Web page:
Camps: A Guide to 21st-Century Space

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Product Details
$59.95  $55.75
MIT Press
Publish Date
5.4 X 8.0 X 1.4 inches | 1.75 pounds

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About the Author

Charlie Hailey is Assistant Professor in the University of Florida's School of Architecture. He is the author of Campsite: Architectures of Duration and Place.

"While camps may appear like rather simple physical environments made of prefabricated repetitive shelters that permanently seek to perform their temporariness, Hailey demonstrates how complex a set of spaces camps can actually be. With almost one thousand refugee camps in more than forty countries, and tens of thousands of the other types discussed, it is increasingly apparent that no one, not least architects, can any longer ignore this emergent type of environment."--Eyal Weizman, Director of Centre for Research Architecture, Goldsmiths, London University
"Hailey has focused on impermanent, or seemingly impermanent, patterns in the built environment that most of us consider marginal, demonstrating how important they are, not just as components of the landscape, but also as manifestations of our ideas and experiences. In analyzing the many types of shelter associated with 'camp, ' he delineates the centrality of his subject to landscape forms. Through his organization of this material, he demonstrates the great range of human conditions related to 'camp.' Ultimately, the content transcends its important subject to offer a new and a rather profound way of looking at how we shape our environments."--Richard Longstreth, George Washington University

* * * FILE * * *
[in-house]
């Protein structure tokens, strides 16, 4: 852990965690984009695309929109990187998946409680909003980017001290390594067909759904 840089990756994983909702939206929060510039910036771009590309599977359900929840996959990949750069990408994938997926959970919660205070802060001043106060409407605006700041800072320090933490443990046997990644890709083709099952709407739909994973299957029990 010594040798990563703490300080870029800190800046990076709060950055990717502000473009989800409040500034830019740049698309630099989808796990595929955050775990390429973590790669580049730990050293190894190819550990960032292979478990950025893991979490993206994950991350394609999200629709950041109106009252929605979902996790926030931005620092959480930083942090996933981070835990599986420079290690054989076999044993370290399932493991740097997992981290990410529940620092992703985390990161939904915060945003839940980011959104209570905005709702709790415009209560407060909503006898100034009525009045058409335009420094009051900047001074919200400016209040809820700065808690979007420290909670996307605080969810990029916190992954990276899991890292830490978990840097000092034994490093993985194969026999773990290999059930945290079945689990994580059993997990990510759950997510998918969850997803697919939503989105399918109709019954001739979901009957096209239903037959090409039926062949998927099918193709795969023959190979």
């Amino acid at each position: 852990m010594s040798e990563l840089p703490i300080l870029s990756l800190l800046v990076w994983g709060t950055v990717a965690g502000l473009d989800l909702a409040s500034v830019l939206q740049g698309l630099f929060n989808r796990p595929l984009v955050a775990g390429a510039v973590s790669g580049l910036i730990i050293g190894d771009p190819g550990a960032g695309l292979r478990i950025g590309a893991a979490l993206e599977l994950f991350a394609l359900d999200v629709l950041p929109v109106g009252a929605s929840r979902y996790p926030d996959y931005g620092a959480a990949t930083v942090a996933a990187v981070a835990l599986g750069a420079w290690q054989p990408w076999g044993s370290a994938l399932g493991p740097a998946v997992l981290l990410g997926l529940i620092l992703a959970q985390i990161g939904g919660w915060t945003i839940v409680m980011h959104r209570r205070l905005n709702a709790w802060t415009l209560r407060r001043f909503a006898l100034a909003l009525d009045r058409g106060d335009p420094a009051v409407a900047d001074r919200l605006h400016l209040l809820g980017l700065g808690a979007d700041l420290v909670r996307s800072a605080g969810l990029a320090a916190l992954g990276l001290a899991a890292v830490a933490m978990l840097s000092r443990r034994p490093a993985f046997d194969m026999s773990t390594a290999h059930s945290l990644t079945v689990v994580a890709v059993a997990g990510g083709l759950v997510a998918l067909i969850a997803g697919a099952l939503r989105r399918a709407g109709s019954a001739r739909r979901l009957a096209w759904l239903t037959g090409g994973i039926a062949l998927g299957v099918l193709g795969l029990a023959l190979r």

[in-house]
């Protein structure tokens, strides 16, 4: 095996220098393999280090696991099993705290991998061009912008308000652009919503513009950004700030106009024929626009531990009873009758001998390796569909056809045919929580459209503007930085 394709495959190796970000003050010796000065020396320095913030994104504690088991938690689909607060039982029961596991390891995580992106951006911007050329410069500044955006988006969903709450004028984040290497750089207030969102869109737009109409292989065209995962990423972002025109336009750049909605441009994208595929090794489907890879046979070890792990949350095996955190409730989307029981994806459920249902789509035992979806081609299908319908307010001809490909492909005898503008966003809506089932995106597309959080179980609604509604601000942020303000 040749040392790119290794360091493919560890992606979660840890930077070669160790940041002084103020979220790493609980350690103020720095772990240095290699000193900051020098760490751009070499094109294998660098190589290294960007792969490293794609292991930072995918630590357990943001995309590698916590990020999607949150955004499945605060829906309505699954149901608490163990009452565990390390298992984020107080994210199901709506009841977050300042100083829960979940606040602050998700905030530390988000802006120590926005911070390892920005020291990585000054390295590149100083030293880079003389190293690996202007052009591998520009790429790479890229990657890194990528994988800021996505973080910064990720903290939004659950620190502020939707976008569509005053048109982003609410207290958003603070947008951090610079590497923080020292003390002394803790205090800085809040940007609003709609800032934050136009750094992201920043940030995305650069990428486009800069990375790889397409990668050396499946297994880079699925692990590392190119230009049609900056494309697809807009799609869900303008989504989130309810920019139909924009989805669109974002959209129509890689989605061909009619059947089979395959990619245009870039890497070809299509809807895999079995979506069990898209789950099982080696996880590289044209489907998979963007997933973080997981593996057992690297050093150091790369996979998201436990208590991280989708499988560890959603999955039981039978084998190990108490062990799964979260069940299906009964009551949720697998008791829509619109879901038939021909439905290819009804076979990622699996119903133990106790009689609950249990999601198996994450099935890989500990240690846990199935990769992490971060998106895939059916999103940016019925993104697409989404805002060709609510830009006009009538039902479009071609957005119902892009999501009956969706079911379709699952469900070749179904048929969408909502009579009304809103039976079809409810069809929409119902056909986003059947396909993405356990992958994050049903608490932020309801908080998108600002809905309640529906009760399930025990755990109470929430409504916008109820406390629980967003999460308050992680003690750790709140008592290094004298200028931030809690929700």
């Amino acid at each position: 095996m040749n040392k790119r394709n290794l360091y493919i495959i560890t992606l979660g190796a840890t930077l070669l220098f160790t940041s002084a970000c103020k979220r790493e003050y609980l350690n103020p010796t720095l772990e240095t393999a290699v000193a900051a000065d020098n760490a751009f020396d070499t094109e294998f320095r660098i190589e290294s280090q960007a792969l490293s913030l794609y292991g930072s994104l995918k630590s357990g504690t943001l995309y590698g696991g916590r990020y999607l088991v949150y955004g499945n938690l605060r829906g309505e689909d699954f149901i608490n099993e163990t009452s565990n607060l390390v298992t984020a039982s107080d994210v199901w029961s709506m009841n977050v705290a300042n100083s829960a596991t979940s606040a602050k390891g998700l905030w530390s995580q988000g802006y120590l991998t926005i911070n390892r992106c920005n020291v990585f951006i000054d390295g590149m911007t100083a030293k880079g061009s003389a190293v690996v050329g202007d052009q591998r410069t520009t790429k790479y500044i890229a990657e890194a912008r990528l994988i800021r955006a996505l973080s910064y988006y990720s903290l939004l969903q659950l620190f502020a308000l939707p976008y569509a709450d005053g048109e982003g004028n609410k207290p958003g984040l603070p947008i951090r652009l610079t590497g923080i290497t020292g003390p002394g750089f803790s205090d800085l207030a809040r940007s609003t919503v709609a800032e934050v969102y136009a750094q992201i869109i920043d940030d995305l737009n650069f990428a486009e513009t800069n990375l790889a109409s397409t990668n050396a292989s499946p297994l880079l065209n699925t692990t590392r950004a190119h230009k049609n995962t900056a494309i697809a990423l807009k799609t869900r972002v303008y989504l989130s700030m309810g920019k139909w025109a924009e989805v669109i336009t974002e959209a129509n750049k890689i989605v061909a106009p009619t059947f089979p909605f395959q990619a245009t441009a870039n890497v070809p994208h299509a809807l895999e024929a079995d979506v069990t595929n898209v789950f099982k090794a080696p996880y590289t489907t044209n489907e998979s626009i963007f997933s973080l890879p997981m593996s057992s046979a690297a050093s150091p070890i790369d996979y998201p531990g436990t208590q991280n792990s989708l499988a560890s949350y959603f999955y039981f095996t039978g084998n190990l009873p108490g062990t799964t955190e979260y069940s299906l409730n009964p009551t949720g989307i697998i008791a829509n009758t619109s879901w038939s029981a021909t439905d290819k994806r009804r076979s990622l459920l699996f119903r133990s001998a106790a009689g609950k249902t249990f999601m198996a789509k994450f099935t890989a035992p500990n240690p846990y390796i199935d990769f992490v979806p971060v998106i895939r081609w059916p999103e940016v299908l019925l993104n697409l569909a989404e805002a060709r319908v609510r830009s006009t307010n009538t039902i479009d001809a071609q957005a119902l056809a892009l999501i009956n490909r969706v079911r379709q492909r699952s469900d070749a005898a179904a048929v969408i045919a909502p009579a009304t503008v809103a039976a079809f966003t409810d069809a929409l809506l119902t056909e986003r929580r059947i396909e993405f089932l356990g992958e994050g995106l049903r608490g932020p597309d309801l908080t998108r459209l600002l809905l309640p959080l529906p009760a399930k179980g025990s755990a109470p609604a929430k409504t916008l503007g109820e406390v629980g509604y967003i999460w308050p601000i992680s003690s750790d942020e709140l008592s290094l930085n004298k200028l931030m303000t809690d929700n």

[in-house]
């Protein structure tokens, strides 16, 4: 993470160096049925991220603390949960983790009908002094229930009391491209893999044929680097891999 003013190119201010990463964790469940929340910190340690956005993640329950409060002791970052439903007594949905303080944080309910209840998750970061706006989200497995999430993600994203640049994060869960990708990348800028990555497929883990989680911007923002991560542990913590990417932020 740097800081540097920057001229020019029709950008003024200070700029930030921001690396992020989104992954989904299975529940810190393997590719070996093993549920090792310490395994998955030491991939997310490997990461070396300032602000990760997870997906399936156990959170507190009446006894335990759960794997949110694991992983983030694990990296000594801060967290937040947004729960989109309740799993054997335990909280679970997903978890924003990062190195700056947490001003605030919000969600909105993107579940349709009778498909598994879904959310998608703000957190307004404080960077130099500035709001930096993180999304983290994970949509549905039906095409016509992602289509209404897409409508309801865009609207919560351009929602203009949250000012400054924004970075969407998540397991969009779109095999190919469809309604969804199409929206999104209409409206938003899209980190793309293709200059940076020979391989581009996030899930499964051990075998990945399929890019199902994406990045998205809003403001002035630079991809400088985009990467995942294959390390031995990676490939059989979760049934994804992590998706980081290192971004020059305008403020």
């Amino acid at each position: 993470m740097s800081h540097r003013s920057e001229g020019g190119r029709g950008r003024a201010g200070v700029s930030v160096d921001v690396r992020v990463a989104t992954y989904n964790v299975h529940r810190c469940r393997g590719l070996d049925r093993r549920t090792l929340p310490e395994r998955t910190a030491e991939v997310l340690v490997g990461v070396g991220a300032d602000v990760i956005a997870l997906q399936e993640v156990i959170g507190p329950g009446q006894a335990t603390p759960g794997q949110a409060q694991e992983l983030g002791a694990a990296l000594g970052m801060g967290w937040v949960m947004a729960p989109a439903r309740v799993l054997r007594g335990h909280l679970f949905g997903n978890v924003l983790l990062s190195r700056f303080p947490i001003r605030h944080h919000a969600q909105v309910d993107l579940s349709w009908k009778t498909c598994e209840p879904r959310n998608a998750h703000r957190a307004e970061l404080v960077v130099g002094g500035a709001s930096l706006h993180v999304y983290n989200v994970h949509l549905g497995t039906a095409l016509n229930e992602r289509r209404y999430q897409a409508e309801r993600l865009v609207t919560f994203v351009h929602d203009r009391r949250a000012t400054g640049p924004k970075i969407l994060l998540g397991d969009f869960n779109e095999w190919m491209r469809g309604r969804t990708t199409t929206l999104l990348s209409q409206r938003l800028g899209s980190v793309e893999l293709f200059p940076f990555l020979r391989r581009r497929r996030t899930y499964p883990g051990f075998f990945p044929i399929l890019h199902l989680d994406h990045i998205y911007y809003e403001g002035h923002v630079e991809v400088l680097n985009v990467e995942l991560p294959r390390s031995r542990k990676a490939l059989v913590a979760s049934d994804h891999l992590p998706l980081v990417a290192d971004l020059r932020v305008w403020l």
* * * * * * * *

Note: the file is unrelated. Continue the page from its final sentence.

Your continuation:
"Drawing from an expansive range of sources, from anarchists to Boy Scouts, Katrina refugees to GTMO detainees, Hailey demonstrates his keen architect's eye in revealing camp as a pedagogic fulcrum that springs beyond traditional classroom experience. Cracking the multivalent lingo of camps, this book is more than a guide to hidden treasure or singular reading of our global territory. It is also a generative resource operating within today's interconnected terrain of identity and spatial politics, asking how we as individuals make camp."--Chris Taylor, Architect, Educator, and Director of Land Arts of the American West at Texas Tech University